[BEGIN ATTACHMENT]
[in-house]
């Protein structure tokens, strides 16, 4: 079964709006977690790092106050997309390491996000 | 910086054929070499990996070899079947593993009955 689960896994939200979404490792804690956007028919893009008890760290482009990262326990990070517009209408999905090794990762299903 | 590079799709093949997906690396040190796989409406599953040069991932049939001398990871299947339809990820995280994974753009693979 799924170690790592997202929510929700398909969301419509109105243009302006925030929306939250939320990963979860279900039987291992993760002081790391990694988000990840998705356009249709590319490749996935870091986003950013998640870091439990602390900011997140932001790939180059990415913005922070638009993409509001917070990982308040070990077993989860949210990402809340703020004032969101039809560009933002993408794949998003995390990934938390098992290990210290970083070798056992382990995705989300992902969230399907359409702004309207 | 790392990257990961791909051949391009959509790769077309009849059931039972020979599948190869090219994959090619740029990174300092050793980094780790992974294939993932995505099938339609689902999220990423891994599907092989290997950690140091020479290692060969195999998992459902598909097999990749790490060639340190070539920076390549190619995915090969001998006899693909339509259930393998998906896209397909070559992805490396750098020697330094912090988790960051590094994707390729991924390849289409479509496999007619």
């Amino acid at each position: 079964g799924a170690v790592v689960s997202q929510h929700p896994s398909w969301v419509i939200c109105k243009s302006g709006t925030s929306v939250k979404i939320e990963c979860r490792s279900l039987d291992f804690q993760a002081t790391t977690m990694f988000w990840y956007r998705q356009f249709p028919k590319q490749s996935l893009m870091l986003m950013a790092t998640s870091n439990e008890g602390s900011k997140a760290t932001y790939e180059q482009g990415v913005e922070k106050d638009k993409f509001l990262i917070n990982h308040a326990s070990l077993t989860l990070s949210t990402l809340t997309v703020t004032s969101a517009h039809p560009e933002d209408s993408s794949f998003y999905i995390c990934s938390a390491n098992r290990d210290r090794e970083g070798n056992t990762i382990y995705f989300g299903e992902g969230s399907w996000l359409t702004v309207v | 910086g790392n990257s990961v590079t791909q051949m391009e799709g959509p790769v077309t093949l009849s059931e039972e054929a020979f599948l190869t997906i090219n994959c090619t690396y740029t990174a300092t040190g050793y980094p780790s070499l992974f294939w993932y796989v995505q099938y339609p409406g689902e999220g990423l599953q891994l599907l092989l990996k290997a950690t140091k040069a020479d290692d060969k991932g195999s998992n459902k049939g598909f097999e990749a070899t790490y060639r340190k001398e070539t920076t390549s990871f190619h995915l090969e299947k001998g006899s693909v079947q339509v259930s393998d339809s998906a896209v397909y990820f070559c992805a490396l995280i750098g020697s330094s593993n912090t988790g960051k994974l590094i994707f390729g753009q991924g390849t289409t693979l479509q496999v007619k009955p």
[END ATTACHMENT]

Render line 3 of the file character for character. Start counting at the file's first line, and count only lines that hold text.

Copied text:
């Amino acid at each position: 079964g799924a170690v790592v689960s997202q929510h929700p896994s398909w969301v419509i939200c109105k243009s302006g709006t925030s929306v939250k979404i939320e990963c979860r490792s279900l039987d291992f804690q993760a002081t790391t977690m990694f988000w990840y956007r998705q356009f249709p028919k590319q490749s996935l893009m870091l986003m950013a790092t998640s870091n439990e008890g602390s900011k997140a760290t932001y790939e180059q482009g990415v913005e922070k106050d638009k993409f509001l990262i917070n990982h308040a326990s070990l077993t989860l990070s949210t990402l809340t997309v703020t004032s969101a517009h039809p560009e933002d209408s993408s794949f998003y999905i995390c990934s938390a390491n098992r290990d210290r090794e970083g070798n056992t990762i382990y995705f989300g299903e992902g969230s399907w996000l359409t702004v309207v | 910086g790392n990257s990961v590079t791909q051949m391009e799709g959509p790769v077309t093949l009849s059931e039972e054929a020979f599948l190869t997906i090219n994959c090619t690396y740029t990174a300092t040190g050793y980094p780790s070499l992974f294939w993932y796989v995505q099938y339609p409406g689902e999220g990423l599953q891994l599907l092989l990996k290997a950690t140091k040069a020479d290692d060969k991932g195999s998992n459902k049939g598909f097999e990749a070899t790490y060639r340190k001398e070539t920076t390549s990871f190619h995915l090969e299947k001998g006899s693909v079947q339509v259930s393998d339809s998906a896209v397909y990820f070559c992805a490396l995280i750098g020697s330094s593993n912090t988790g960051k994974l590094i994707f390729g753009q991924g390849t289409t693979l479509q496999v007619k009955p």